World Economic Forum-Linked UK PM Candidate: No Fully Cashless Society for Now

LONDON, ENGLAND - MARCH 10: A member of the public withdraws cash from a cash machine on March 10, 2020 in London, England. It has been reported that a person could also contract the new (Covid-19) coronavirus by touching surfaces or objects that have viral particles on them and then …
John Keeble/Getty Images

One of the WEF-linked candidates running to become Britain’s next Prime Minister has promised that there will be no fully cashless society for now.

Tory leadership candidate Liz Truss has told fellow Conservative Party members that she will not allow the implementation of a fully cashless society, emphasising that she will back people being able to pay for goods and services using physical tender for now.

Truss made the promise despite her links to the World Economic Forum (WEF), a lobby group that appears to be extremely keen on the idea of a society based around digital-only transactions using currencies under the direct control of central banks.

However, according to a report by The Telegraph, it appears that Truss — who is listed on the NGO’s website and has spoken at the group’s Davos summit — is not, for now, backing such a move, instead saying that people should have the option to pay with cash at least in certain circumstances.

“We should make sure people are able to use cash where they don’t have alternatives,” Truss said at leadership hustings in Belfast on Wednesday, describing having the ability to do so as “important”.

Truss’s sentiments echo those of her last remaining opponent in the race to become Prime Minister,fellow WEF affiliate Rishi Sunak, who as Chancellor of the Exchequer recently pushed through a law mandating that banks ensure the public are able to withdraw their funds in the form of physical cash.

Despite the passing of this law, however, the pandemic period has nevertheless seen the power of physical tender eroded in the public sphere, with more and more people in the country switching to cashless payments over the last two lockdown-dotted years.

Some have even accused banks themselves as having had a hand in this transition to cashless, with Ireland’s Financial Services Union (FSU) accusing banks in their country of actively using COVID-19 as a “Trojan horse” to do away with physical currency.

Banks were accused by the union of intentionally understaffing branches, failing to repair cash ATMs within a reasonable timeframe, and not answering their own phones — all in an attempt to push people online, while also using the pandemic as an excuse to reduce services and hours.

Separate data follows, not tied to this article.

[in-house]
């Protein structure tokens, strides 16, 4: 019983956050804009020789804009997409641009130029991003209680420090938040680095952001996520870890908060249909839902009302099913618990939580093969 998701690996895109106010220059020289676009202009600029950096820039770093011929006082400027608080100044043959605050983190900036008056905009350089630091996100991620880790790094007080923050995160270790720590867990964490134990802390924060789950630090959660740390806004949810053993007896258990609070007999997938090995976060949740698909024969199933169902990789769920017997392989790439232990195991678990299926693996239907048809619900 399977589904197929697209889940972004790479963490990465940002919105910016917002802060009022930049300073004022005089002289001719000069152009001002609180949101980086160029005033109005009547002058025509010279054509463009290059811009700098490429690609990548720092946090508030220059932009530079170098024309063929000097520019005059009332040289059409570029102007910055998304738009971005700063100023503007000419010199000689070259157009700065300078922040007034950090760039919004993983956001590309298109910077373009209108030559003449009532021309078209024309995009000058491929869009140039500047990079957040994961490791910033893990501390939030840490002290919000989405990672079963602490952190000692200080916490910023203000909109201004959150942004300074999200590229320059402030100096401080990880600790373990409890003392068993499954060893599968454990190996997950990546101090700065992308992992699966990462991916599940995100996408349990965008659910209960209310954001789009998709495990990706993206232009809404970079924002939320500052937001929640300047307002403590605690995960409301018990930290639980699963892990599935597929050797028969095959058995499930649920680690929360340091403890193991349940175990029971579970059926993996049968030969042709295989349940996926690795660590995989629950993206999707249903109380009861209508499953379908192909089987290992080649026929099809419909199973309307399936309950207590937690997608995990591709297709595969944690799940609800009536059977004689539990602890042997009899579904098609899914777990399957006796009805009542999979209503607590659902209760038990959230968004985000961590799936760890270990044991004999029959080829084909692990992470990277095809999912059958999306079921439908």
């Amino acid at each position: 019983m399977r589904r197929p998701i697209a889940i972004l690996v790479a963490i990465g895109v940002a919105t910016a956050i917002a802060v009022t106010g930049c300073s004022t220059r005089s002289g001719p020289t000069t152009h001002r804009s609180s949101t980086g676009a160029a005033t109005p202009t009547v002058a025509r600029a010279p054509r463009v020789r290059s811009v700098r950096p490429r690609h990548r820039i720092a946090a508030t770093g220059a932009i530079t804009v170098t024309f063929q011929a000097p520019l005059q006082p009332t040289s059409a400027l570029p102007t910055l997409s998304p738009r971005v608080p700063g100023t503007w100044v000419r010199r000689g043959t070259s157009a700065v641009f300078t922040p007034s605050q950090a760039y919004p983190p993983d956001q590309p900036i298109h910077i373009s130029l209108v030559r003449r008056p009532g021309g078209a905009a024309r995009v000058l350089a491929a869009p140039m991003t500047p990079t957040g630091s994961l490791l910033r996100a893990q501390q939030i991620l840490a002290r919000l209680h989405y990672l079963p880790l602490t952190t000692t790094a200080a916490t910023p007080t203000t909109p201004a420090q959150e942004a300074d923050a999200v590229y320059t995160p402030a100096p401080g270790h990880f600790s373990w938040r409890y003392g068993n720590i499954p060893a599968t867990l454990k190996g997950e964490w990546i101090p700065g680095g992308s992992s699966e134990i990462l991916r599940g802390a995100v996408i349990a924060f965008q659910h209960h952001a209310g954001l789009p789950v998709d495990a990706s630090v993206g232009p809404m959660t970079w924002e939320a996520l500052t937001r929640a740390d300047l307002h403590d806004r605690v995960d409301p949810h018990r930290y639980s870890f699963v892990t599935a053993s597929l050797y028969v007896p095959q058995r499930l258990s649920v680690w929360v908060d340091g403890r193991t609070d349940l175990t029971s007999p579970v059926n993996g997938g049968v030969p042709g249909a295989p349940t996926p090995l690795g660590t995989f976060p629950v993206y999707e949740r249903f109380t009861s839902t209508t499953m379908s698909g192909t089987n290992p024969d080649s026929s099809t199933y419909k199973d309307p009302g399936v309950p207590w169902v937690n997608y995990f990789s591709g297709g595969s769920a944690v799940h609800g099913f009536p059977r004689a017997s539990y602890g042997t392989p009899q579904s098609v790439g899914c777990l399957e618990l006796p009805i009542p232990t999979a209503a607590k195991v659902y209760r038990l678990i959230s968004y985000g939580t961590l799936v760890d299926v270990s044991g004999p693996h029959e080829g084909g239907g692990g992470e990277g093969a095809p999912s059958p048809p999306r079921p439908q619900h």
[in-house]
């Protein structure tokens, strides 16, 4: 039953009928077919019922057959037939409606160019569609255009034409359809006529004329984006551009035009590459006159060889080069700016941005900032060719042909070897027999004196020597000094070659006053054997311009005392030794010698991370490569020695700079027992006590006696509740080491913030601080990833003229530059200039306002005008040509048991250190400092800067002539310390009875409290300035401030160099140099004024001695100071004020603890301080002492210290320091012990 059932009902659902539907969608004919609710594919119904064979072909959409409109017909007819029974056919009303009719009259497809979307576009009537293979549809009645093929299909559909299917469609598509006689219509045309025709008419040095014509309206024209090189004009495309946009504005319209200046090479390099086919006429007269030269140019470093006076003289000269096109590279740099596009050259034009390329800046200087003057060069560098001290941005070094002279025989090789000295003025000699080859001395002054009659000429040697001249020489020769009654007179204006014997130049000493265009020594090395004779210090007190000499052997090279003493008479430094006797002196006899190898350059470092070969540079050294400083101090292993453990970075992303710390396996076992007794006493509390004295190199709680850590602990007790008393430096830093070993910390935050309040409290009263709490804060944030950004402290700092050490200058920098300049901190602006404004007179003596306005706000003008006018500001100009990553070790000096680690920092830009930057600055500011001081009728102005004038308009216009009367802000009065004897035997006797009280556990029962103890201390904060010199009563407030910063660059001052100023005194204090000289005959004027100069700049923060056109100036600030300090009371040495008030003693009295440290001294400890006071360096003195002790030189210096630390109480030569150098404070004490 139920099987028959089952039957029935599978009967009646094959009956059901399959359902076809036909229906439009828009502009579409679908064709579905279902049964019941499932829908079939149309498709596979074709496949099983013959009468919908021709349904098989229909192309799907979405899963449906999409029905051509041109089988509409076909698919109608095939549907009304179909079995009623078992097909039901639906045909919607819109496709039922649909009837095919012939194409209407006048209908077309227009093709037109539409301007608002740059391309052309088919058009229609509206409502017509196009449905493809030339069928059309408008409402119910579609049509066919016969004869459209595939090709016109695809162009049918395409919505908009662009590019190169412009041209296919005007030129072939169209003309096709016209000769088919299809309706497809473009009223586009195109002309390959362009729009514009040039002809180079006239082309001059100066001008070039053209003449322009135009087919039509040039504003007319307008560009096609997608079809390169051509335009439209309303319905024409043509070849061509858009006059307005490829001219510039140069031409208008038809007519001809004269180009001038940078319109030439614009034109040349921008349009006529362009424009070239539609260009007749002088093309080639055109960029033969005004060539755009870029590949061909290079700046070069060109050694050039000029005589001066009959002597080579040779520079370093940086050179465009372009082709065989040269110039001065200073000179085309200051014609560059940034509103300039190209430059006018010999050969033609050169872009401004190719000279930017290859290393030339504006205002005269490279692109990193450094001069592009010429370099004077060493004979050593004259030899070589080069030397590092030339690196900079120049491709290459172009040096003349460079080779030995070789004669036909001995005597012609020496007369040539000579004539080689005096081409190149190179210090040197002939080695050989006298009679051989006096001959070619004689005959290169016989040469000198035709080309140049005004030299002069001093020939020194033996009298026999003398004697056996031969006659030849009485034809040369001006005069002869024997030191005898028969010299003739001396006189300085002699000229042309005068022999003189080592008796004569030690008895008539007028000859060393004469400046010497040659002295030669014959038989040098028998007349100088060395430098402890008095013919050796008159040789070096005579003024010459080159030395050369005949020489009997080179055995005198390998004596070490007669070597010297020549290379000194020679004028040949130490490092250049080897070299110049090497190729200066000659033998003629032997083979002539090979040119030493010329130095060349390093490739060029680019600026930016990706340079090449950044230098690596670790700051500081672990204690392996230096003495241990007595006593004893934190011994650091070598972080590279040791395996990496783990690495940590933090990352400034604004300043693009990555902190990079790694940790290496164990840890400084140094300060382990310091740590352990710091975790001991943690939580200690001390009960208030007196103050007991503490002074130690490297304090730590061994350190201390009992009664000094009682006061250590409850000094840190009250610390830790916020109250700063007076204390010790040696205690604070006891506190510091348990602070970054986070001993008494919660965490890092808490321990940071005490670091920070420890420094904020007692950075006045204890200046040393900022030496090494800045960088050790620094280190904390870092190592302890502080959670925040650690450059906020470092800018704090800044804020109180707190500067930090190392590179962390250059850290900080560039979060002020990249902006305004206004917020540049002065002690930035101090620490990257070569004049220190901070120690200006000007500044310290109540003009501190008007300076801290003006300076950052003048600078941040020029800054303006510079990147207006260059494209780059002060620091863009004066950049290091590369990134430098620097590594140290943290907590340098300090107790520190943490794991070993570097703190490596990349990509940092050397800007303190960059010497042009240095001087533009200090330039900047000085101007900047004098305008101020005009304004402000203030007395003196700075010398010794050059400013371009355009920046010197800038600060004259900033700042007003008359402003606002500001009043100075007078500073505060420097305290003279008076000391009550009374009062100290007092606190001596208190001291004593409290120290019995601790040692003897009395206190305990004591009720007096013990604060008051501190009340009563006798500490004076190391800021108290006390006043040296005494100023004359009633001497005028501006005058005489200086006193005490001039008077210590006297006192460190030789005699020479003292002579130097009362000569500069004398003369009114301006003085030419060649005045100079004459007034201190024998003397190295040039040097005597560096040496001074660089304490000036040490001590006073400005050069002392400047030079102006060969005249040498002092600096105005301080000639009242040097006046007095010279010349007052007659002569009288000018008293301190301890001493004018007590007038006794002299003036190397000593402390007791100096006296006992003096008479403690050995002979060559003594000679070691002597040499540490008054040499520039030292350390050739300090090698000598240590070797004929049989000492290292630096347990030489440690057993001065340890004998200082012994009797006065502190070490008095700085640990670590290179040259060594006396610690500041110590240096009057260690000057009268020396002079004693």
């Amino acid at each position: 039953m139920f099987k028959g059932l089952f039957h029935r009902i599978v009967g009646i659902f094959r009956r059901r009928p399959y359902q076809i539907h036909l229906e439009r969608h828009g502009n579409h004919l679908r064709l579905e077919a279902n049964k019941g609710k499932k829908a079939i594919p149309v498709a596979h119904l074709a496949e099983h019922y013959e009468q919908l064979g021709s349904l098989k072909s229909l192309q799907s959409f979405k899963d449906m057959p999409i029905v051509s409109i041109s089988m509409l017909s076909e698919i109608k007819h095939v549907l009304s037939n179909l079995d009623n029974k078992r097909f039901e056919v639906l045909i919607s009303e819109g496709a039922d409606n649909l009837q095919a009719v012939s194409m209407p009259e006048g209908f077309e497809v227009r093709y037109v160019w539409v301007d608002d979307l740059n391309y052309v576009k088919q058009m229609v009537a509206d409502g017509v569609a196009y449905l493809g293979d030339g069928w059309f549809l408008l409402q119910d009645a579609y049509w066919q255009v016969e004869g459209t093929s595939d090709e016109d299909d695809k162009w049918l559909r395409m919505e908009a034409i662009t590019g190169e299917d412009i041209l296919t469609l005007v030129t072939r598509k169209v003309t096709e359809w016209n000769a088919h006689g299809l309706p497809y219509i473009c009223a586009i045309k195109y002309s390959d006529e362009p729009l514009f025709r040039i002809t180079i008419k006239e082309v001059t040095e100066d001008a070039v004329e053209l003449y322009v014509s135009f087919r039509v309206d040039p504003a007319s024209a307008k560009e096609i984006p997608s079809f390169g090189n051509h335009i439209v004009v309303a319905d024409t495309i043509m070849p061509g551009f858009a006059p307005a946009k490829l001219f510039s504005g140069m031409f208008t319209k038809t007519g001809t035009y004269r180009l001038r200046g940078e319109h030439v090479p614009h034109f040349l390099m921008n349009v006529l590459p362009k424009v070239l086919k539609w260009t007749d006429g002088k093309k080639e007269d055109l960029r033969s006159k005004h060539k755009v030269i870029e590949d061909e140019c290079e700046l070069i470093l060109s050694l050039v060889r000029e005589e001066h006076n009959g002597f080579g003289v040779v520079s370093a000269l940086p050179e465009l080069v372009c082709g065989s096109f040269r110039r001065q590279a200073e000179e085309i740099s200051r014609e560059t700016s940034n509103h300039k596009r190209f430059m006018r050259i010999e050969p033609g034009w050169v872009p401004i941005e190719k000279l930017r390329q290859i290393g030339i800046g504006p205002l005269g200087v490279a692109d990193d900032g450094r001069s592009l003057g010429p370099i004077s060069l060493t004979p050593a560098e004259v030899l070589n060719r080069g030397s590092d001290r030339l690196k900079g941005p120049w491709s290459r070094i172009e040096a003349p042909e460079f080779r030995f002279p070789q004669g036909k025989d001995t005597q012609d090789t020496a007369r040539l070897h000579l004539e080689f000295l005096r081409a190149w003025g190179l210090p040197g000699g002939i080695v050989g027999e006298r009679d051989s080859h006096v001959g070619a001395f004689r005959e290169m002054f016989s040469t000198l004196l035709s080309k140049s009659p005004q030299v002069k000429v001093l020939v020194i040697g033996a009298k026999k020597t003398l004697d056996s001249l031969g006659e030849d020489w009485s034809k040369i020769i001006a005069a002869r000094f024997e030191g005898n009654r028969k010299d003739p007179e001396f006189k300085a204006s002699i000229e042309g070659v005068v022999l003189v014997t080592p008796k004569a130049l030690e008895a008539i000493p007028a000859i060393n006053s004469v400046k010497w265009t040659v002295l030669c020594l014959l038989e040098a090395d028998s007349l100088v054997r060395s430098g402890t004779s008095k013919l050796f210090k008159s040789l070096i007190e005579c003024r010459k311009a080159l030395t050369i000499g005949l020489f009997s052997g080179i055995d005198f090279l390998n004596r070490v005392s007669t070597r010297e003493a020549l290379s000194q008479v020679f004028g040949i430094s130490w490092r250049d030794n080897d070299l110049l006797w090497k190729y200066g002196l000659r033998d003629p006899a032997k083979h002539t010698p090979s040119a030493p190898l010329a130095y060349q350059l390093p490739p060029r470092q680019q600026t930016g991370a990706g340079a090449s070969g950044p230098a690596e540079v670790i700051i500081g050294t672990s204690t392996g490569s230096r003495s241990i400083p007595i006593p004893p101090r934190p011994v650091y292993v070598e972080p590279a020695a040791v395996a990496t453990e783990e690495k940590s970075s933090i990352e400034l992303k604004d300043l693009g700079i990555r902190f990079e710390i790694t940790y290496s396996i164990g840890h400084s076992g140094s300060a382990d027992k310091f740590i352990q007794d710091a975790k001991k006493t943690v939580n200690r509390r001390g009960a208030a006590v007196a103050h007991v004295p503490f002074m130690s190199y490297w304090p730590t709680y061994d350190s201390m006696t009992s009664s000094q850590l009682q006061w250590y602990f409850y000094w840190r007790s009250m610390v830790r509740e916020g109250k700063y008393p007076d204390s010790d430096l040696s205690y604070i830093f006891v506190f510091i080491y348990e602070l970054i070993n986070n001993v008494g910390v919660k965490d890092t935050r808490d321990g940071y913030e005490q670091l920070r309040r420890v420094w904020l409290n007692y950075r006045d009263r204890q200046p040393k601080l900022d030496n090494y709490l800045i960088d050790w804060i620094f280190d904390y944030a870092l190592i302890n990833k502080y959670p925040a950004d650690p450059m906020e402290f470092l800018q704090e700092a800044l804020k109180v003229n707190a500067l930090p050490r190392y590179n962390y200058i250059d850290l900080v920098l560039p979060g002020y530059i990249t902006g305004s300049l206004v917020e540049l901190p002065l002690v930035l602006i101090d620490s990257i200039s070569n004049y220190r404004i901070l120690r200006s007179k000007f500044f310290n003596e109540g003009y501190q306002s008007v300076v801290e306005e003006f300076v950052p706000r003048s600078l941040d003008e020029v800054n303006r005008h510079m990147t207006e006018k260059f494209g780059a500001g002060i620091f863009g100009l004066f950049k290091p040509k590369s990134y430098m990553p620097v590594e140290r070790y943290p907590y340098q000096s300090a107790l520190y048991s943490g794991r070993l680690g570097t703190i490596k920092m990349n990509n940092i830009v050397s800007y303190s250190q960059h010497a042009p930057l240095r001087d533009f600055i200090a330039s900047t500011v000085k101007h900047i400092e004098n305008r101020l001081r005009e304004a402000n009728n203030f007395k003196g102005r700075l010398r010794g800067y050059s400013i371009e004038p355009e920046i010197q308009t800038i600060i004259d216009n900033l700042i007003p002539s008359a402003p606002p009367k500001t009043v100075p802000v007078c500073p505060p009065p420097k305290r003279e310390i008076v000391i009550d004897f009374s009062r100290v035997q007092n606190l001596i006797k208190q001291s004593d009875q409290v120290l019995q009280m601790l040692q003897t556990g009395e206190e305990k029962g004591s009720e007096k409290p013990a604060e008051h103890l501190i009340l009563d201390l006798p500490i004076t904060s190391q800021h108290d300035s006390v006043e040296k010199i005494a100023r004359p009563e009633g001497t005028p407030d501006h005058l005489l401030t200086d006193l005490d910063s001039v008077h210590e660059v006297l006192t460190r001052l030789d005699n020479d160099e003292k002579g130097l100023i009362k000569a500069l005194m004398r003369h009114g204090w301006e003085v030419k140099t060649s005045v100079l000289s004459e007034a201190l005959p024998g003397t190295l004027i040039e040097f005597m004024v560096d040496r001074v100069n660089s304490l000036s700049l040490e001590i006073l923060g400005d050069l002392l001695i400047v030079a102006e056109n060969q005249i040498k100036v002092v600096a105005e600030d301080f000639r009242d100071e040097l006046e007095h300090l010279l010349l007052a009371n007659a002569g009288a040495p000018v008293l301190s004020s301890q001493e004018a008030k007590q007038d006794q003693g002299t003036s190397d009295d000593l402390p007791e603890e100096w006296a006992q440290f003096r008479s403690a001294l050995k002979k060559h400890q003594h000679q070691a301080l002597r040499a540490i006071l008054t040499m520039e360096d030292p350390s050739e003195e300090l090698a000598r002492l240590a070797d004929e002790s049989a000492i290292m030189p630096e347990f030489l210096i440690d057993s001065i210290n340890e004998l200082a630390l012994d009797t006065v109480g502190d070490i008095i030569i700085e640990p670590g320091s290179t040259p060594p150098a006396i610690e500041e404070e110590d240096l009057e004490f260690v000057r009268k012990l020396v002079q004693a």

“This is all to deny people cash and drive them online,” the group’s General Secretary claimed earlier this month.

“The banks have used Covid and the transition from it to force people on to digital platforms, whether they want to or not,” he continued. “The lack of staffing… is chronic in banks for a reason. It creates long queues. It is the same with the phone lines.”

Regardless of whether Truss sticks with her pro-cash sentiment or not, at this point in time it seems like her ascension to the position of Conservative Party leader and Prime Minister of the United Kingdom is all but certain, with polling showing that the Foreign Secretary is over 30 points ahead of Sunak in the race for Number 10 — a lead that appears nigh unassailable.

However, neither Truss nor Sunak appear to be overwhelmingly popular with Conservative Party voters, with the party’s base saying that they would much rather Boris Johnson remain as Prime Minister than be replaced by either of his would-be successors.

So strong is this sentiment that some now expect that voters in Britain will badly punish the party in the next election, with a Tory mayor in the hotly-contested ‘Red Wall’ region reportedly expecting things to go poorly once the public can go back to the polls.

“Lots of first-time Conservative voters are completely bewildered, confused and actually quite upset that the Conservative Party got rid of Boris,” Mayor Ben Houchen is reported as saying.

“I think we will ultimately be worse off at the general election for not having Boris Johnson,” he added.

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